Monday, August 13, 2001

GLUTAMINE - part 1
Reach Your Peak With Glutamine

You know about the importance of eating enough protein every day. It provides vital amino acids for your body, helping you build a defined, muscular physique while enjoying good health. But did you know that the usually recommended amount of protein is still not enough to reach your peak in muscle mass or optimize your immune system? It's true: Even protein intakes exceeding the RDA can provide less of the amino acid glutamine than you need. Studies have shown that you must supplement with this important nutrient if you want to get the most from your diet and exercise program.

Glutamine is the most abundant amino acid in the human body. The majority of which is stored within the skeletal muscles, although significant amounts are also found in the blood, lungs, liver, and brain. Glutamine is involved in more metabolic processes than any other amino acid in the body. And while it shares many characteristics with the other amino acids, it does have one major difference: Because it has a nitrogen atom to spare, glutamine is able to transport nitrogen around the body. This allows it to perform some of its unique functions.

Gets Rid of Lactic Acid

When you engage in intensive exercise, it often leads to a "burning" sensation that eventually becomes so strong you have to stop for a few minutes. This "burn" is produced by lactic acid, which is a byproduct of anaerobic glucose and glycogen metabolism during muscle contraction. Glutamine plays a vital role in regulating the body's acid-based balance. It gives rise to the production of bicarbonate ions by the kidneys, which neutralizes some of the lactic acid. The kidneys also break down glutamine to produce ammonia in a multi-step process. This neutralizes even more of the lactic acid. During periods of high-acidic concentrations, these two mechanisms can increase glutamine consumption in the kidneys six to ten times over the normal rate. The greater the availability of glutamine, the greater the potential for rapid restoration of the body's acid-based balance. This can allow you to resume exercise sooner and may even permit higher levels of force production during your workout.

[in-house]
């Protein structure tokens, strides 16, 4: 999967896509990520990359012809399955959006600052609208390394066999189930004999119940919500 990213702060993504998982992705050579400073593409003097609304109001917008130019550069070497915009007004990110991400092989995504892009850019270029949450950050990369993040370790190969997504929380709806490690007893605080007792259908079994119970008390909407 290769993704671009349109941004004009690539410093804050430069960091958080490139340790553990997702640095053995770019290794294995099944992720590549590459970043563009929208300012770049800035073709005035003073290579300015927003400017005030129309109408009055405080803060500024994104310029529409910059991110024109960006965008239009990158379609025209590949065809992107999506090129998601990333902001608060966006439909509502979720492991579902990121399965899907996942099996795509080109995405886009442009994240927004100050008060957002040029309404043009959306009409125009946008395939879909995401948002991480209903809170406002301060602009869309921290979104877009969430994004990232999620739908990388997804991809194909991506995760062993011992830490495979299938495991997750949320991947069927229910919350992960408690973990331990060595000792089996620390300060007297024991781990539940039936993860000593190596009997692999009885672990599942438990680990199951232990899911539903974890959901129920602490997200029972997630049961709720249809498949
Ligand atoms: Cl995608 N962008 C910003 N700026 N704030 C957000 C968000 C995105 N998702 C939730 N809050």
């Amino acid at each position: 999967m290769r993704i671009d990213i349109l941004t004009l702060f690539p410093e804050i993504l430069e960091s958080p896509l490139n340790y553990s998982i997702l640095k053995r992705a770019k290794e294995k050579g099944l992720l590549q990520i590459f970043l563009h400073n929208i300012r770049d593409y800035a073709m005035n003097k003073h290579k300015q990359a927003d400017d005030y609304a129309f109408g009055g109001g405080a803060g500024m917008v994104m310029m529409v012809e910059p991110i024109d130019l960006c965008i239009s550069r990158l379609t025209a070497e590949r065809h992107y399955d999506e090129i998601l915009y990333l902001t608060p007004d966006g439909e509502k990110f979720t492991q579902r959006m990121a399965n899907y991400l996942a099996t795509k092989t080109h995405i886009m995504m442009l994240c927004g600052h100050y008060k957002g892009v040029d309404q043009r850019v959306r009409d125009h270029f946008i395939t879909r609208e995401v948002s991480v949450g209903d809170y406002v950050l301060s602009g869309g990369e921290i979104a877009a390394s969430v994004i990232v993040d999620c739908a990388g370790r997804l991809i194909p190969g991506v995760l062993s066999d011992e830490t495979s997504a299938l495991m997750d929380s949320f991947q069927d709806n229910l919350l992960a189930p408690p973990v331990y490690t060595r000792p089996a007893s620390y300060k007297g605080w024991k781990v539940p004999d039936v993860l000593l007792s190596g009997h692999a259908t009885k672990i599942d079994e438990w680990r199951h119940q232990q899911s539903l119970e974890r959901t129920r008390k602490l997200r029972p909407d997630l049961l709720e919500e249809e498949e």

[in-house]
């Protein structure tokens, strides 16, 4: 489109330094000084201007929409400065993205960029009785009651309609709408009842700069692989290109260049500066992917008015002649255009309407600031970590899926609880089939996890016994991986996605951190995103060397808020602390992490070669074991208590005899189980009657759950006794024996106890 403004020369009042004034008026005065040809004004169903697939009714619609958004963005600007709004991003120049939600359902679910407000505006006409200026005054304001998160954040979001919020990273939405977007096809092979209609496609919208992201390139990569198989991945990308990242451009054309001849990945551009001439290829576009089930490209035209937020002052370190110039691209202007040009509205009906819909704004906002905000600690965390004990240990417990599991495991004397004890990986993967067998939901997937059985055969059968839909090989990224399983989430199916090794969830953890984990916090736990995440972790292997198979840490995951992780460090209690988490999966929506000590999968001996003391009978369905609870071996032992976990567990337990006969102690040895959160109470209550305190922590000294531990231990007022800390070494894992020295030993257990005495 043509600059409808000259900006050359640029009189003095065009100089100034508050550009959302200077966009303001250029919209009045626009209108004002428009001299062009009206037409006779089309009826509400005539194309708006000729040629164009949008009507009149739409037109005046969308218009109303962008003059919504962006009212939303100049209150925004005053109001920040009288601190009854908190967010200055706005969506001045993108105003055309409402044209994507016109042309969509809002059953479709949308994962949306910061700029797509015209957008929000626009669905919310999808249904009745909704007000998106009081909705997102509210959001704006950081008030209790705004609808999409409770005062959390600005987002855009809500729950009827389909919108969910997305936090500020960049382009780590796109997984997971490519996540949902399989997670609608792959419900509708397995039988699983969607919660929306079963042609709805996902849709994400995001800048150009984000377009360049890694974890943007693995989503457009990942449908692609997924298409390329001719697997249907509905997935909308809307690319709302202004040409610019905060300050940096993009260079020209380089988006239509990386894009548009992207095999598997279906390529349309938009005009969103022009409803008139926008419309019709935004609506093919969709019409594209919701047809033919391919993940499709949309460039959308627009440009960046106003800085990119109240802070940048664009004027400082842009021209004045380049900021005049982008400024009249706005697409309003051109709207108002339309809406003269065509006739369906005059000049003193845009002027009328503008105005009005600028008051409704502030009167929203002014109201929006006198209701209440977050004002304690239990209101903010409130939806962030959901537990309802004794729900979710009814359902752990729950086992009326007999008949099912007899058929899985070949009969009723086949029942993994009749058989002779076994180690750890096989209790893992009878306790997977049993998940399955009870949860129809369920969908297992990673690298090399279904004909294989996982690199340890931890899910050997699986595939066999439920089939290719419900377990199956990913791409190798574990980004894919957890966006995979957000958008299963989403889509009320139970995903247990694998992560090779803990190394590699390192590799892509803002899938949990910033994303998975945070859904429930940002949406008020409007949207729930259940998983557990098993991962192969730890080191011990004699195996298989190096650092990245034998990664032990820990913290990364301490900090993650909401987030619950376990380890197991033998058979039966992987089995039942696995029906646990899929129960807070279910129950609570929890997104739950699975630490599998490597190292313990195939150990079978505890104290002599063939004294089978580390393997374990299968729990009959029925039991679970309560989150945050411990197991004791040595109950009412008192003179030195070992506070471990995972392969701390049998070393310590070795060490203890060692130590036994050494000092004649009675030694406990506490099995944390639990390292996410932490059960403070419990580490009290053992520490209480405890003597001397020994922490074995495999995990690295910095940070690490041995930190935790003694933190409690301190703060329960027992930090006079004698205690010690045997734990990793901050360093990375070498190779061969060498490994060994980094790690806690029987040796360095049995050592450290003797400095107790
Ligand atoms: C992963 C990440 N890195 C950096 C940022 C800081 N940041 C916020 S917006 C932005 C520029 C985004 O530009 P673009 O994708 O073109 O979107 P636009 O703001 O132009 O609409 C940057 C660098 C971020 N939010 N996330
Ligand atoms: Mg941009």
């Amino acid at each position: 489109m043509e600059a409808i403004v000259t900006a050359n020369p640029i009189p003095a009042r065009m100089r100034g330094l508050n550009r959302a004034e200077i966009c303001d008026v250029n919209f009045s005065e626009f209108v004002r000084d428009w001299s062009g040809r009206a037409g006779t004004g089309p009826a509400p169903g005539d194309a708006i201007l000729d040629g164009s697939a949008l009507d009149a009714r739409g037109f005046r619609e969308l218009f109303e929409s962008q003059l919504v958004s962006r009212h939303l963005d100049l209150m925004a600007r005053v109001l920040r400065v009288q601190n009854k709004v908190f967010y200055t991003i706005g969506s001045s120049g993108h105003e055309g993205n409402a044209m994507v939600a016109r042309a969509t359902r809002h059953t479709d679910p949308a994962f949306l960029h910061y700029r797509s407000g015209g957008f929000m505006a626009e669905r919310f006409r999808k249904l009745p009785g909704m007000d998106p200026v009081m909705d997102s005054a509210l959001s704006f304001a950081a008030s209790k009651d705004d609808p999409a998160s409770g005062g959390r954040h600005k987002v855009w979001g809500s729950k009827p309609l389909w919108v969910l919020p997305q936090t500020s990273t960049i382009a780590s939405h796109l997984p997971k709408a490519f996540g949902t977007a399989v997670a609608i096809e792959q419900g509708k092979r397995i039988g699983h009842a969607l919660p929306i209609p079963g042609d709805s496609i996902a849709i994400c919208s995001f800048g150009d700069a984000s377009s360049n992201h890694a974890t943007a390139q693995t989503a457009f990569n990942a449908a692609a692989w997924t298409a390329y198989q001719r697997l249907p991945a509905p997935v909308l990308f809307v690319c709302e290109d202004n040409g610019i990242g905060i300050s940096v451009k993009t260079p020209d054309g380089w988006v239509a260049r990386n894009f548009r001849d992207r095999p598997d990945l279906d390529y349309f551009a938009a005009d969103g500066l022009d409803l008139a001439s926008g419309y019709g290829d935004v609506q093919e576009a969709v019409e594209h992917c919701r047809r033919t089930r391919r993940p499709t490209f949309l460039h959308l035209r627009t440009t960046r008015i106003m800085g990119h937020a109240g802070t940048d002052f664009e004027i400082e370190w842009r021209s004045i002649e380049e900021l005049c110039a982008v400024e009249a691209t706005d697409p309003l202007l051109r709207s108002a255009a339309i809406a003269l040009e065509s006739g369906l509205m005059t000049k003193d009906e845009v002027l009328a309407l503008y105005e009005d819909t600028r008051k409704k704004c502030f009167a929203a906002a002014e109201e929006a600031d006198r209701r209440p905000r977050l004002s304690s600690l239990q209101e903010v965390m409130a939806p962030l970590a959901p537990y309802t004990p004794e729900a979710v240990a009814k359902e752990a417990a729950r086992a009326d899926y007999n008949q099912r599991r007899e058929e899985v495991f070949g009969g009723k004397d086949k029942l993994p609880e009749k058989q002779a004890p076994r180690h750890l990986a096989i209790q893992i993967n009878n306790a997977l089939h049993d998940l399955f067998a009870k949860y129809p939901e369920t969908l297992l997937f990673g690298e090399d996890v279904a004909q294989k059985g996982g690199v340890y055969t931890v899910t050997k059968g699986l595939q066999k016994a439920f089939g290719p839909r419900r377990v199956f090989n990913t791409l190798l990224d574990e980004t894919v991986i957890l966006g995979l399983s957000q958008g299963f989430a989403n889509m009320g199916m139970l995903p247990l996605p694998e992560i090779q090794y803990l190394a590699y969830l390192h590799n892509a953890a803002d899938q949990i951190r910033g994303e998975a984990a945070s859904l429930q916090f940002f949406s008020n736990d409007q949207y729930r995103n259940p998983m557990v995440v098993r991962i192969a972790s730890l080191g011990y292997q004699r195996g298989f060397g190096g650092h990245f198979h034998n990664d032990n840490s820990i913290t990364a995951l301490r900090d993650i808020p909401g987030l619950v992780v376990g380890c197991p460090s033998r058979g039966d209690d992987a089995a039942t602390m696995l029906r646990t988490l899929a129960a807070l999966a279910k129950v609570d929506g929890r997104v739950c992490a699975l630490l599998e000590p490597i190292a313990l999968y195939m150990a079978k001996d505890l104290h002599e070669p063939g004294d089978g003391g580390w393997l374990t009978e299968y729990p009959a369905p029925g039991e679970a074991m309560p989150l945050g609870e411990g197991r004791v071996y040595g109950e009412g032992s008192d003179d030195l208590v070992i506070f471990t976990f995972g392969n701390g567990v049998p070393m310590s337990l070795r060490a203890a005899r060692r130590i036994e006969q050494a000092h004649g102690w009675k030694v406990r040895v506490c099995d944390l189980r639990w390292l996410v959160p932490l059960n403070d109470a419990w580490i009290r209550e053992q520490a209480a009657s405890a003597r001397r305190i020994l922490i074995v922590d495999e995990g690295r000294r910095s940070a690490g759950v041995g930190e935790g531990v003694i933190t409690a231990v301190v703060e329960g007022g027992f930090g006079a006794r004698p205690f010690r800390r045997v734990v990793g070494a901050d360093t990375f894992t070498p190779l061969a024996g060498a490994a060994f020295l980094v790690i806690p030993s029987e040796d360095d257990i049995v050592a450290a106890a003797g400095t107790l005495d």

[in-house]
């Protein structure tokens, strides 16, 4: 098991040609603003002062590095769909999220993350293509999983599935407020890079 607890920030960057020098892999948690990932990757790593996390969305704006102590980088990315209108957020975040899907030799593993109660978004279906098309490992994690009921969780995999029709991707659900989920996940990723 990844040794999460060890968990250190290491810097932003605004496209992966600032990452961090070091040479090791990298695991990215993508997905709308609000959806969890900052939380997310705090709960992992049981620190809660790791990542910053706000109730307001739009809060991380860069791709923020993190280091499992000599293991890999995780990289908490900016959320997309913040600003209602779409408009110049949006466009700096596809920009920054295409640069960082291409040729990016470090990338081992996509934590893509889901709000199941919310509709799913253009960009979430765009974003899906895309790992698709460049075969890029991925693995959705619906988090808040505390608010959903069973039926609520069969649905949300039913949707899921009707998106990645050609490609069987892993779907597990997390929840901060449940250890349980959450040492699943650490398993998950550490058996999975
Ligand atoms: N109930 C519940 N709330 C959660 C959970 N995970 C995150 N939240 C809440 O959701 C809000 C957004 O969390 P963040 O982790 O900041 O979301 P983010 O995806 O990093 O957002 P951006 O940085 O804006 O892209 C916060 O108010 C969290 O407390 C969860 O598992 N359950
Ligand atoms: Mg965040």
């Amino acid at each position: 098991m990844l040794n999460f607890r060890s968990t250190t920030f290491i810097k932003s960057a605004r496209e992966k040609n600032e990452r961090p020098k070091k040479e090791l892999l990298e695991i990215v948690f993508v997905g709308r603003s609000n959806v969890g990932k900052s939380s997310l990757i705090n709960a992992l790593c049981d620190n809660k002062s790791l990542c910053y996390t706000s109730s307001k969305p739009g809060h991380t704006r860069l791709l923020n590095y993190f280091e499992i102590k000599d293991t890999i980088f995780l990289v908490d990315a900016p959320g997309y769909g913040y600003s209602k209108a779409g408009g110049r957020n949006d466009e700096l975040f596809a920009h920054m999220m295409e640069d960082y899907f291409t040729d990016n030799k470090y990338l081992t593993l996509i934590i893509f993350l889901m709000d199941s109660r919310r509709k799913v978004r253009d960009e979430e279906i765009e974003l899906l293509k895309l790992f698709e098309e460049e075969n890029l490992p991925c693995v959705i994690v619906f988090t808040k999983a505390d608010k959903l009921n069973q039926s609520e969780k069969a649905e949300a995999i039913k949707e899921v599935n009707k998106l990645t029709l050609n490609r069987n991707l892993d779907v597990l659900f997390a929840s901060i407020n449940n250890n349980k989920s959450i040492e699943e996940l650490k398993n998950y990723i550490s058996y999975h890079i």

Boosts Growth Hormone

Growth hormone is one of the most important hormones in the body. Secreted by the pituitary gland, it plays a major role in muscle growth and retention due to its ability to promote cell division and proliferation. It does this by increasing the amount of amino acids transported across the cell membrane. Growth hormone also promotes the growth of bones and connective tissue. It also increases the level of free fatty acids in the blood, resulting in a greater use of fat as an energy source and the sparing of available protein and carbohydrates. By raising the body's energy expenditure at rest, it helps to reduce your body-fat level, too.

A study by researcher Thomas Welbourne found that oral glutamine supplementation has a dramatic impact on growth hormone secretion. A dose of only 2 gm following a light breakfast increased growth hormone levels by 430% over baseline levels after 90 minutes! There was an increase in plasma bicarbonate concentration as well, which confirms that oral glutamine supplementation is an effective way to reduce lactic acid levels. Since growth hormone concentrations decline with age, such dramatic increases are especially good news for people entering middle age and beyond.

Fights Catabolic Reactions

Glutamine plays an important role in fighting catabolic reactions in the body, thereby promoting the greatest anabolic response to exercise. During intensive training sessions, microcellular damage to the muscle tissue usually occurs, along with increased secretion of the catabolic hormone, cortisol. These two factors result in an initial breakdown of muscle. Eventually, the body overcomes these negative forces and begins to build new muscle tissue (protein synthesis). The time it takes for this to occur, however, depends on your level of nutrition and supplementation.